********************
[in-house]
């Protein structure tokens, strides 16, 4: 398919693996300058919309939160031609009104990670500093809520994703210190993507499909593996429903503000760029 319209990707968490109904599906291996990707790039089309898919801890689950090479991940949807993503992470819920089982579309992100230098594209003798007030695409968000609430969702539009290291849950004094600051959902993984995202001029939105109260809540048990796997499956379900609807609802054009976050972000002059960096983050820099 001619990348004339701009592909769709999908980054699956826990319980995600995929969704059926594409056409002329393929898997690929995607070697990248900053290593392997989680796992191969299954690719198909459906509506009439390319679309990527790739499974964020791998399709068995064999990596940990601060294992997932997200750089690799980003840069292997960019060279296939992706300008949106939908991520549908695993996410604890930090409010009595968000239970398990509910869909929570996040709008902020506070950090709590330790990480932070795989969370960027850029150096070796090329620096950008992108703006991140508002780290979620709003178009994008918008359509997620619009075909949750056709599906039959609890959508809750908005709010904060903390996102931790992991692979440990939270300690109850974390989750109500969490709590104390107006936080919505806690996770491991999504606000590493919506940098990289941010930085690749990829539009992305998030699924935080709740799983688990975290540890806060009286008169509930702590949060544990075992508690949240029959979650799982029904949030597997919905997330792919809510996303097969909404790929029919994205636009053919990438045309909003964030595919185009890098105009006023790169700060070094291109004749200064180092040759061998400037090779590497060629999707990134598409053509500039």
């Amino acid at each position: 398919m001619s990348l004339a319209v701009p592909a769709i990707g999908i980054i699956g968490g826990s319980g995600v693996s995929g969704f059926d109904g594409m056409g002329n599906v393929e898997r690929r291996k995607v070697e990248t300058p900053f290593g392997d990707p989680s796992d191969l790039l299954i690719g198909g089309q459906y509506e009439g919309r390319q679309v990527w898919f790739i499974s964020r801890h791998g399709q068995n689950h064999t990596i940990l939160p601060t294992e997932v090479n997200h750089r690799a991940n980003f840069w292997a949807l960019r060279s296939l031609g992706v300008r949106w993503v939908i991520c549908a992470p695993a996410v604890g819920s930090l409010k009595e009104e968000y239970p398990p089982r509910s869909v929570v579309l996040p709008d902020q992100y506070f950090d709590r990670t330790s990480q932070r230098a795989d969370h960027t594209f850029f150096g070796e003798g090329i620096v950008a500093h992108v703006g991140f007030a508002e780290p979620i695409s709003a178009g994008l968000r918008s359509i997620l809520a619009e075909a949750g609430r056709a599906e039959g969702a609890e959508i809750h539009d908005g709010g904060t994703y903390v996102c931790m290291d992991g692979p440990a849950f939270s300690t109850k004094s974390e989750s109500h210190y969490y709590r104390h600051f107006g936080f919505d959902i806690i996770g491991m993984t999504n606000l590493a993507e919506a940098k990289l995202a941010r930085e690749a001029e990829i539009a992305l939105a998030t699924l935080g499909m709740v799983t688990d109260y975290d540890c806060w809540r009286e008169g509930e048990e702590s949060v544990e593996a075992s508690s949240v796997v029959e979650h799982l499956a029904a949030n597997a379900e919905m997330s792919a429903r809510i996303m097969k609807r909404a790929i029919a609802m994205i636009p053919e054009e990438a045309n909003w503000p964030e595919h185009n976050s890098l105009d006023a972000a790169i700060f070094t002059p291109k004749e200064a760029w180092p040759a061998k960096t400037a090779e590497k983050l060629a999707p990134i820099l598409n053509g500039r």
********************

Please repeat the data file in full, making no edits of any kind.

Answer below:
[in-house]
């Protein structure tokens, strides 16, 4: 398919693996300058919309939160031609009104990670500093809520994703210190993507499909593996429903503000760029 319209990707968490109904599906291996990707790039089309898919801890689950090479991940949807993503992470819920089982579309992100230098594209003798007030695409968000609430969702539009290291849950004094600051959902993984995202001029939105109260809540048990796997499956379900609807609802054009976050972000002059960096983050820099 001619990348004339701009592909769709999908980054699956826990319980995600995929969704059926594409056409002329393929898997690929995607070697990248900053290593392997989680796992191969299954690719198909459906509506009439390319679309990527790739499974964020791998399709068995064999990596940990601060294992997932997200750089690799980003840069292997960019060279296939992706300008949106939908991520549908695993996410604890930090409010009595968000239970398990509910869909929570996040709008902020506070950090709590330790990480932070795989969370960027850029150096070796090329620096950008992108703006991140508002780290979620709003178009994008918008359509997620619009075909949750056709599906039959609890959508809750908005709010904060903390996102931790992991692979440990939270300690109850974390989750109500969490709590104390107006936080919505806690996770491991999504606000590493919506940098990289941010930085690749990829539009992305998030699924935080709740799983688990975290540890806060009286008169509930702590949060544990075992508690949240029959979650799982029904949030597997919905997330792919809510996303097969909404790929029919994205636009053919990438045309909003964030595919185009890098105009006023790169700060070094291109004749200064180092040759061998400037090779590497060629999707990134598409053509500039």
């Amino acid at each position: 398919m001619s990348l004339a319209v701009p592909a769709i990707g999908i980054i699956g968490g826990s319980g995600v693996s995929g969704f059926d109904g594409m056409g002329n599906v393929e898997r690929r291996k995607v070697e990248t300058p900053f290593g392997d990707p989680s796992d191969l790039l299954i690719g198909g089309q459906y509506e009439g919309r390319q679309v990527w898919f790739i499974s964020r801890h791998g399709q068995n689950h064999t990596i940990l939160p601060t294992e997932v090479n997200h750089r690799a991940n980003f840069w292997a949807l960019r060279s296939l031609g992706v300008r949106w993503v939908i991520c549908a992470p695993a996410v604890g819920s930090l409010k009595e009104e968000y239970p398990p089982r509910s869909v929570v579309l996040p709008d902020q992100y506070f950090d709590r990670t330790s990480q932070r230098a795989d969370h960027t594209f850029f150096g070796e003798g090329i620096v950008a500093h992108v703006g991140f007030a508002e780290p979620i695409s709003a178009g994008l968000r918008s359509i997620l809520a619009e075909a949750g609430r056709a599906e039959g969702a609890e959508i809750h539009d908005g709010g904060t994703y903390v996102c931790m290291d992991g692979p440990a849950f939270s300690t109850k004094s974390e989750s109500h210190y969490y709590r104390h600051f107006g936080f919505d959902i806690i996770g491991m993984t999504n606000l590493a993507e919506a940098k990289l995202a941010r930085e690749a001029e990829i539009a992305l939105a998030t699924l935080g499909m709740v799983t688990d109260y975290d540890c806060w809540r009286e008169g509930e048990e702590s949060v544990e593996a075992s508690s949240v796997v029959e979650h799982l499956a029904a949030n597997a379900e919905m997330s792919a429903r809510i996303m097969k609807r909404a790929i029919a609802m994205i636009p053919e054009e990438a045309n909003w503000p964030e595919h185009n976050s890098l105009d006023a972000a790169i700060f070094t002059p291109k004749e200064a760029w180092p040759a061998k960096t400037a090779e590497k983050l060629a999707p990134i820099l598409n053509g500039r």